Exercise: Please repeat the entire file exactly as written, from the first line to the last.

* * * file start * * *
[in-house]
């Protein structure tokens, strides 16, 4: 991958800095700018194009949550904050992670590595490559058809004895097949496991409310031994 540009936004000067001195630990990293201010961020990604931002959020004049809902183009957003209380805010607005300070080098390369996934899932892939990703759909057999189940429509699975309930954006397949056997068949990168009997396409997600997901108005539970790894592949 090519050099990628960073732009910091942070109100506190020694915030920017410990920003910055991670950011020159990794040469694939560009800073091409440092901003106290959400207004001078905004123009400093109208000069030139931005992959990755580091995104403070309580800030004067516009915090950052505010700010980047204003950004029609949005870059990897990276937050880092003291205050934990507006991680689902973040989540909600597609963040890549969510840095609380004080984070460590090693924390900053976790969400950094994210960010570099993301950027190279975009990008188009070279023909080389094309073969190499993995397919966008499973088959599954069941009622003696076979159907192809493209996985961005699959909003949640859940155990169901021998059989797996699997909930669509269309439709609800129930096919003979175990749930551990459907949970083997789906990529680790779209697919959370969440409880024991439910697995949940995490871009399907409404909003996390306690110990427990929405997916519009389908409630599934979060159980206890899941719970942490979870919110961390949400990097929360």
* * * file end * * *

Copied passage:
[in-house]
């Protein structure tokens, strides 16, 4: 991958800095700018194009949550904050992670590595490559058809004895097949496991409310031994 540009936004000067001195630990990293201010961020990604931002959020004049809902183009957003209380805010607005300070080098390369996934899932892939990703759909057999189940429509699975309930954006397949056997068949990168009997396409997600997901108005539970790894592949 090519050099990628960073732009910091942070109100506190020694915030920017410990920003910055991670950011020159990794040469694939560009800073091409440092901003106290959400207004001078905004123009400093109208000069030139931005992959990755580091995104403070309580800030004067516009915090950052505010700010980047204003950004029609949005870059990897990276937050880092003291205050934990507006991680689902973040989540909600597609963040890549969510840095609380004080984070460590090693924390900053976790969400950094994210960010570099993301950027190279975009990008188009070279023909080389094309073969190499993995397919966008499973088959599954069941009622003696076979159907192809493209996985961005699959909003949640859940155990169901021998059989797996699997909930669509269309439709609800129930096919003979175990749930551990459907949970083997789906990529680790779209697919959370969440409880024991439910697995949940995490871009399907409404909003996390306690110990427990929405997916519009389908409630599934979060159980206890899941719970942490979870919110961390949400990097929360």